The number of amicus briefs filed in the United States Supreme Court has been growing. Cases with thirty or more amicus briefs are no longer particularly rare, and the highest-profile cases attract more than one hundred amicus submissions. Amicus briefs can provide valuable information to the Court, but the large and growing volume of amicus filings threatens the Court with a form of information overload in which the most valuable contributions get lost in an avalanche of largely overlapping submissions. The Court, and people who follow the Court’s activities, would benefit from having a way to identify and prioritize the briefs that are most likely to deserve careful attention. In this Essay, we use plagiarism-detection software as a tool to identify the amicus briefs that contribute the greatest amount of non-duplicative information. We illustrate this technique by applying it to a dataset of several hundred briefs filed in the highest-profile cases of the most recent Supreme Court terms. Our method of ranking briefs according to their distinctive content is not meant to replace other ways of quickly assessing a brief’s likely value (such as relying on the reputation of the filing entity and its attorney), but our ranking provides helpful, objective information that can be used by judges, law clerks, and anyone else who wants to make the best use of their limited reading time.
The Georgetown Law Journal Online
In popular and political culture, many observers credit nearly twenty-five years of declining crime rates to the “New Policing.” Breaking with a past tradition of “reactive policing,” the New Policing emphasizes advanced statistical metrics, new forms of organizational accountability, and aggressive tactical enforcement of minor crimes. The existing research and scholarship on these developments have focused mostly on the nation’s major cities, where concentrated populations and elevated crime rates provide pressurized laboratories for police experimentation, often in the spotlight of political scrutiny. An additional line of scholarship has looked more closely at how the tactics of the New Policing have become institutionalized in police–citizen interactions in the everyday lives of residents of poorer, often minority, and higher-crime areas of the nation’s cities.
Supreme Court confirmation hearings are vapid. Supreme Court confirmation hearings are pointless. Supreme Court confirmation hearings are harmful to a citizenry already cynical about government. Sentiments like these have been around for decades and are bound to resurface each time a new nomination is made. This essay, however, takes a different view. It argues that Supreme Court confirmation hearings are a valuable form of cultural expression, one that provides a unique record of, as the theater critic Martin Esslin might say, a nation thinking about itself in public.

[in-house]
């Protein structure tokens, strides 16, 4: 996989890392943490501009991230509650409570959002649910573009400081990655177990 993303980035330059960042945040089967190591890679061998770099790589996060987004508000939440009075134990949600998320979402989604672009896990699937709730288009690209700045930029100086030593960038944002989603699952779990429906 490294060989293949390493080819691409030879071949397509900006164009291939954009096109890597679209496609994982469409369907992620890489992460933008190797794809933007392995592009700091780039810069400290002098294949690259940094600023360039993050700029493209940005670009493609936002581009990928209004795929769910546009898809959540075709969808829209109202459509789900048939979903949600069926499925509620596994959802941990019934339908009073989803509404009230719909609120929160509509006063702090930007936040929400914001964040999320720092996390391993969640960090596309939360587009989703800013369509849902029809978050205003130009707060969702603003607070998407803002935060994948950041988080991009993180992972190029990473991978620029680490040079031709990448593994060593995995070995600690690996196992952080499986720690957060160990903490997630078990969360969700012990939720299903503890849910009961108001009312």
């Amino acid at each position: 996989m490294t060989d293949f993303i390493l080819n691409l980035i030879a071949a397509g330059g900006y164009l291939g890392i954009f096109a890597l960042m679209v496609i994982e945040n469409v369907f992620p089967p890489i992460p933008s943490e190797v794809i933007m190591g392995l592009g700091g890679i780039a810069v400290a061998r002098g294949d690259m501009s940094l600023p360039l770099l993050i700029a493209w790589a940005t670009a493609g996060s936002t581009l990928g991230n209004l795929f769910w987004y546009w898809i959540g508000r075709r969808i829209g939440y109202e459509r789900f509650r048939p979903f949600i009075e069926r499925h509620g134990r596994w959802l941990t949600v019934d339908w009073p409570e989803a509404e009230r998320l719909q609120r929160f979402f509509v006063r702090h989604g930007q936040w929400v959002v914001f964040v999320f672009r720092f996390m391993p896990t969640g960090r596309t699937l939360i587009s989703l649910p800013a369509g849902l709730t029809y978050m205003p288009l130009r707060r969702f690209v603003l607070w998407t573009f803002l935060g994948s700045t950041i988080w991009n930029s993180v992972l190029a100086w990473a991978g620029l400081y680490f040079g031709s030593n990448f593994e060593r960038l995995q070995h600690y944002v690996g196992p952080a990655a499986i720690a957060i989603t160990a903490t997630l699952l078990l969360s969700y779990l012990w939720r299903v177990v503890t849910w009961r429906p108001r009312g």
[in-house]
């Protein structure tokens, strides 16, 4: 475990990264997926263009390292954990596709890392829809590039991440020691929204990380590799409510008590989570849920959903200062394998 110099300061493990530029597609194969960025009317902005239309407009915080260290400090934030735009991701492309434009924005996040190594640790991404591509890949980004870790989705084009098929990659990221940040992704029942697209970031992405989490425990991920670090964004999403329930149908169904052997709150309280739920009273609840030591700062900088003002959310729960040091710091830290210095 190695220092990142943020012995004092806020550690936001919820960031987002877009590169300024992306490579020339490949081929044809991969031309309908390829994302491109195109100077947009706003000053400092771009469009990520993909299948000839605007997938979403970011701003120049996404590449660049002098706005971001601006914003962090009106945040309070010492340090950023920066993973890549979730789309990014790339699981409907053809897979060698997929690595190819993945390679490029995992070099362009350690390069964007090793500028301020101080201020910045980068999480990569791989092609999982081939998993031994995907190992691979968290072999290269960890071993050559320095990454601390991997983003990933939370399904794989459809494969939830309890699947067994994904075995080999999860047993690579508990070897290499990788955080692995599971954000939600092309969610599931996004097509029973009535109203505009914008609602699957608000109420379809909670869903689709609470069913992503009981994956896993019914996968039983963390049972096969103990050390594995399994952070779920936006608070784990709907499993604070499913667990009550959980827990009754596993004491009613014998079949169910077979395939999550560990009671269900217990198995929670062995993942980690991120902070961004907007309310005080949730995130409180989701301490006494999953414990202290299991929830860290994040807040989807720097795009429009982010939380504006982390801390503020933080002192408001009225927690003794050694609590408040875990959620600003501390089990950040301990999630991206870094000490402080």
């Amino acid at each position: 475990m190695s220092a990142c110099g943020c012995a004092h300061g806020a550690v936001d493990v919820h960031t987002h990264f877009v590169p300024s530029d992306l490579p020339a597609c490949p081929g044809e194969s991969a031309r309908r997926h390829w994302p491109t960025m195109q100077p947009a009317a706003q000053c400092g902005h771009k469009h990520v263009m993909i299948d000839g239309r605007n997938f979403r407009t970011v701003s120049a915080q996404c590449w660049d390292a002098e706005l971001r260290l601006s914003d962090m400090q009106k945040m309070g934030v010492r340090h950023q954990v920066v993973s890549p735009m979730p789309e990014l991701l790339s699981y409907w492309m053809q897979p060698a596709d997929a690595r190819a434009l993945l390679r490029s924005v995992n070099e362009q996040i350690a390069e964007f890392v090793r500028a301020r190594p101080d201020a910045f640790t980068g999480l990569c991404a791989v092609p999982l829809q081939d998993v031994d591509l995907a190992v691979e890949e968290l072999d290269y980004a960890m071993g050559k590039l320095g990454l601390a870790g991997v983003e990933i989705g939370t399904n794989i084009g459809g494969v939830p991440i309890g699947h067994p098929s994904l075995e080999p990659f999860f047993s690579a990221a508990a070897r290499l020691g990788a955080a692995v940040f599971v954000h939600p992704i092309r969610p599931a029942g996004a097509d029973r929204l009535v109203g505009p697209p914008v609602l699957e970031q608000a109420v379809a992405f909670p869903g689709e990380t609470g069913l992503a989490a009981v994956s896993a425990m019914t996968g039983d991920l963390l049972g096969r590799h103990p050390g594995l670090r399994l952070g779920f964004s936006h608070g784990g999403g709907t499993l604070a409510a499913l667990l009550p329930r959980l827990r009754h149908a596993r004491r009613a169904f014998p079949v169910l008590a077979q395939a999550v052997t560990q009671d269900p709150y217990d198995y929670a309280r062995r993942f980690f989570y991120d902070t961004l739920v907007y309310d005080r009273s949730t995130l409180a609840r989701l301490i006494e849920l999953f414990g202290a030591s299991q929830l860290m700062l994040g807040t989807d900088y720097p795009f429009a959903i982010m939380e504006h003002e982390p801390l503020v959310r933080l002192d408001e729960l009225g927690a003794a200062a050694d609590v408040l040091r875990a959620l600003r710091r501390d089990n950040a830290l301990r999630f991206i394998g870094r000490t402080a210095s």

A gun wielded by a marching white supremacist leads a complicated double life, for it is at once deadly and expressive. Displayed in the context of the August 2017 marches in Charlottesville, the protesters’ firearms expressed something—something too diffuse to call a proposition but still recognizable as a cluster of themes and ideologies: anger, suspicion of the government, white supremacy, a fear of being replaced, admiration of the Confederacy, “sic semper tyrannis,” nativism, and other associated emotions and ideas. In Charlottesville, these and other strands of meaning came together in the glint of muzzles in the mid-morning sun.
More than any other promised police reform, the public would benefit from the government adopting an “open data” philosophy towards police accountability data. “Open data” in the context of public policy is the philosophy that when the government “provides people access to its process, decision-making, and data,” a “more effective ecosystem for innovation and development” results. Body cameras have been introduced across the country as the manifestation of transparent policing meant to restore the public’s trust in police following multiple murders of unarmed young men and women of color nationwide. However, as Professor Simonson writes in her essay, “Beyond the Body Camera: Defending a Robust Right to Record the Police,” the body camera footage is created, stored, organized, and distributed by governmental agencies that continue controlling the narrative about police conduct. In this article, I elaborate on Professor Simonson’s observation about governmental control over the narrative. I also discuss diverging approaches to public access to body camera footage from Seattle, which has embraced an “open data” model, to Minnesota, where restrictions on public access to police data are being introduced for the first time through legislative regulations. On a more optimistic note, I will also discuss non-governmental efforts to subvert that control by cataloging and reporting on police accountability data. The seriousness and wealth of the information collected and shared through these efforts stands in sharp contrast to the dearth of police accountability data being disseminated by the government.